Critical review: cholesterol and fat-soluble vitamins on shrimp feeding

Rodrigo Barbosa Lima, Denise Fontana Figueiredo-Lima


Lipid quality on shrimp nutrition is very important, especially regarding to its content of essential substances. Nutrient intake is instinctively adjusted when animal selects its feeds in the wild. In captivity, it is possible to observe the cholesterol requirement, as in shrimps, as in other crustaceans, since they do not possess the ability to synthesize this indispensable nutrient for animal survival and development. Cholesterol is a relatively small part of the essential lipids for shrimp, and cannot be replaced by phytosteroids. Since cholesterol is the precursor of the ecdisone hormone (which controls molts), it is particularly more necessary during larvae stages. Also, fat-soluble vitamins are vital for shrimp growth. However, vitamins D and K functions are still partially known, because the premises of their functions in vertebrates have no equivalent in crustaceans. In this sense, only the relevance of vitamin E to protect PUFA has an explanation so far. On the other hand, the carotenoid astaxanthin appears to be as effective as an antioxidant that is difficult to justify the need for tocopherol. Dietetic imbalance in essential lipids turns shrimps susceptible to opportunistic infections. This review describes the cholesterol and fat-soluble vitamins importance in shrimp feeding.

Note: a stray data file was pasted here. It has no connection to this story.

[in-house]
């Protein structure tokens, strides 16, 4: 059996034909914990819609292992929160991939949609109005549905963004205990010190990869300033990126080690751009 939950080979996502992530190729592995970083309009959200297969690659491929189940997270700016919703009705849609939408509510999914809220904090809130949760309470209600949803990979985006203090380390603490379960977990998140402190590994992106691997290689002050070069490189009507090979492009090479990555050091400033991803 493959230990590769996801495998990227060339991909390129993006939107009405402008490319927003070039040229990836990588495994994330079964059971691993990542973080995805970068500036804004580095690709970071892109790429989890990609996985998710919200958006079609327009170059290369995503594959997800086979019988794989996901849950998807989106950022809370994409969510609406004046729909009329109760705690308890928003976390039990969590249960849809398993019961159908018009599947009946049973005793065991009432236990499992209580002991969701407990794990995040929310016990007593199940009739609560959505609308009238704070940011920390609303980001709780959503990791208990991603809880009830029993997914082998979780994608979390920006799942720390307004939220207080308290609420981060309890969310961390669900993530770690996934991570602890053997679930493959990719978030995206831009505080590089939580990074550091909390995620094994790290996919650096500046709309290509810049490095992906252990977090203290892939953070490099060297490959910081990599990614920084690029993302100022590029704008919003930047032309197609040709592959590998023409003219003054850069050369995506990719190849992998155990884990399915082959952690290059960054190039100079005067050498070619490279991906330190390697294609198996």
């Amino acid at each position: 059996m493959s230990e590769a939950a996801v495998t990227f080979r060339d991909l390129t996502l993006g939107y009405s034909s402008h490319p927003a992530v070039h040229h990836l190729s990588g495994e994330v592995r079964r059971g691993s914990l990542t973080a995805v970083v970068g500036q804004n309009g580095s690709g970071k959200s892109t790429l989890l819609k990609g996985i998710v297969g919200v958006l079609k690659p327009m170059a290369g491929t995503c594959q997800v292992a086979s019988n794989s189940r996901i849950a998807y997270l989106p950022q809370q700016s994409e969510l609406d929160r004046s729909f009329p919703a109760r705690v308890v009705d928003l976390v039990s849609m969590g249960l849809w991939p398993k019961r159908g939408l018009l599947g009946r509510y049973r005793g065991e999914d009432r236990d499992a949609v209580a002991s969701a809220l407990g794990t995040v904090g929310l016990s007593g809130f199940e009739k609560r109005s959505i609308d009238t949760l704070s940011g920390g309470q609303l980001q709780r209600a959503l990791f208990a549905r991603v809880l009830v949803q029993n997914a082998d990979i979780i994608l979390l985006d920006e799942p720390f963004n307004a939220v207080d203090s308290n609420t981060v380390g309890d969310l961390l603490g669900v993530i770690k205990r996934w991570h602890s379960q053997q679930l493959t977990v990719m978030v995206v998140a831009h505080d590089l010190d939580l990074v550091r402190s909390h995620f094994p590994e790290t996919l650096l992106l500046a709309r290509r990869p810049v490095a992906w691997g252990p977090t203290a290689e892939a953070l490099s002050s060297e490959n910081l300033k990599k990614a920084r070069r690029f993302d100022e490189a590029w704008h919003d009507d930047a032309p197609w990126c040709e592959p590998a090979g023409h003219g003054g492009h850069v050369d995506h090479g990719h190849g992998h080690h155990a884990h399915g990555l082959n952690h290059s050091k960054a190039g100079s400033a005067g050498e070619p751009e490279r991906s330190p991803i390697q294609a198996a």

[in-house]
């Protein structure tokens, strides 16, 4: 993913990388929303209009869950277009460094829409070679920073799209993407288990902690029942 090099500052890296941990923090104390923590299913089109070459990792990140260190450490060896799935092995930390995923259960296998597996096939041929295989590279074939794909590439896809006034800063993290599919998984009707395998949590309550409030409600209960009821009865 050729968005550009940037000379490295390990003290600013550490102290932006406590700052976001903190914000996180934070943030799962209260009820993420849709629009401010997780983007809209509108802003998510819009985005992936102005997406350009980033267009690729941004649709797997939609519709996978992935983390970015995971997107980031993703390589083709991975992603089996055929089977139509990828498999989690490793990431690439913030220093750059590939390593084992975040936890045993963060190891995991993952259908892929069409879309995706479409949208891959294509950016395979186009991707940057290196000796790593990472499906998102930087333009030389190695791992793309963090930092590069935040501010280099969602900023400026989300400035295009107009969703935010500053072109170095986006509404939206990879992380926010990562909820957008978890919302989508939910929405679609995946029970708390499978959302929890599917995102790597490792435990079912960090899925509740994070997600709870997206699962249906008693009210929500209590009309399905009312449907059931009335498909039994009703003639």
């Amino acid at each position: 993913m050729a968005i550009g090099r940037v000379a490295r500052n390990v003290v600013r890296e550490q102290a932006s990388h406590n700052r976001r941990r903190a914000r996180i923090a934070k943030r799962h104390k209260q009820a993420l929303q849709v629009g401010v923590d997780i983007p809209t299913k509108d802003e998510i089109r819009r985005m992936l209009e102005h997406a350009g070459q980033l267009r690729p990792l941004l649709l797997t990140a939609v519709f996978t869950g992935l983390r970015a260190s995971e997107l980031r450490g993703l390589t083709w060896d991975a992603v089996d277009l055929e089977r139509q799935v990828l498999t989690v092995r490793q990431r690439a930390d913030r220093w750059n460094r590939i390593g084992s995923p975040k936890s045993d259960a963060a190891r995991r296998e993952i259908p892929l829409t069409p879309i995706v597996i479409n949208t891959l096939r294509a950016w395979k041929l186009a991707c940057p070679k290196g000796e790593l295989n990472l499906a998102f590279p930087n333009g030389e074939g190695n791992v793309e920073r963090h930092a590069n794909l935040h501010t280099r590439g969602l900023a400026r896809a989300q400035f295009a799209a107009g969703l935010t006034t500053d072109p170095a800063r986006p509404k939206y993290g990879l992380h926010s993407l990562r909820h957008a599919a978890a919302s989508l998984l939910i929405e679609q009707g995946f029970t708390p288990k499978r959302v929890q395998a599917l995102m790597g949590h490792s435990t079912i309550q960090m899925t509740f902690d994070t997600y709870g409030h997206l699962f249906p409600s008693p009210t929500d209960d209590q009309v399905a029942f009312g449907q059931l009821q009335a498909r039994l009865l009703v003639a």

carotenoids; cholesterol; fat-soluble vitamins; nutritional requirement; phospholipids; syndromes.

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